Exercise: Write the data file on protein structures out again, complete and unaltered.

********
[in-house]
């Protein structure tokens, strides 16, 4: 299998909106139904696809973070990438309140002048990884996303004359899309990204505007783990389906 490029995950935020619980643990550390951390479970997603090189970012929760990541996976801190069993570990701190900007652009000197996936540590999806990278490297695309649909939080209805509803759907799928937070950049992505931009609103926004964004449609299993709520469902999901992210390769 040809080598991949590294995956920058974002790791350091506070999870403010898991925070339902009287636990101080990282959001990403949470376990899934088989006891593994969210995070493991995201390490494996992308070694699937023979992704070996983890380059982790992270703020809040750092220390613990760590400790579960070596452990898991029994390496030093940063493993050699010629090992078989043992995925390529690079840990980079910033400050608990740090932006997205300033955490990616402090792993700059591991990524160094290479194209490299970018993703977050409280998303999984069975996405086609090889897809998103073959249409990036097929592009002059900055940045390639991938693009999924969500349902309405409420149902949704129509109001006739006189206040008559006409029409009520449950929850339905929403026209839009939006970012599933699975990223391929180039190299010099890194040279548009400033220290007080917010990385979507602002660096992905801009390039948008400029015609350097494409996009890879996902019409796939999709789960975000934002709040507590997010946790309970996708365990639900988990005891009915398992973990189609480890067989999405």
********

[in-house]
């Protein structure tokens, strides 16, 4: 299998909106139904696809973070990438309140002048990884996303004359899309990204505007783990389906 490029995950935020619980643990550390951390479970997603090189970012929760990541996976801190069993570990701190900007652009000197996936540590999806990278490297695309649909939080209805509803759907799928937070950049992505931009609103926004964004449609299993709520469902999901992210390769 040809080598991949590294995956920058974002790791350091506070999870403010898991925070339902009287636990101080990282959001990403949470376990899934088989006891593994969210995070493991995201390490494996992308070694699937023979992704070996983890380059982790992270703020809040750092220390613990760590400790579960070596452990898991029994390496030093940063493993050699010629090992078989043992995925390529690079840990980079910033400050608990740090932006997205300033955490990616402090792993700059591991990524160094290479194209490299970018993703977050409280998303999984069975996405086609090889897809998103073959249409990036097929592009002059900055940045390639991938693009999924969500349902309405409420149902949704129509109001006739006189206040008559006409029409009520449950929850339905929403026209839009939006970012599933699975990223391929180039190299010099890194040279548009400033220290007080917010990385979507602002660096992905801009390039948008400029015609350097494409996009890879996902019409796939999709789960975000934002709040507590997010946790309970996708365990639900988990005891009915398992973990189609480890067989999405």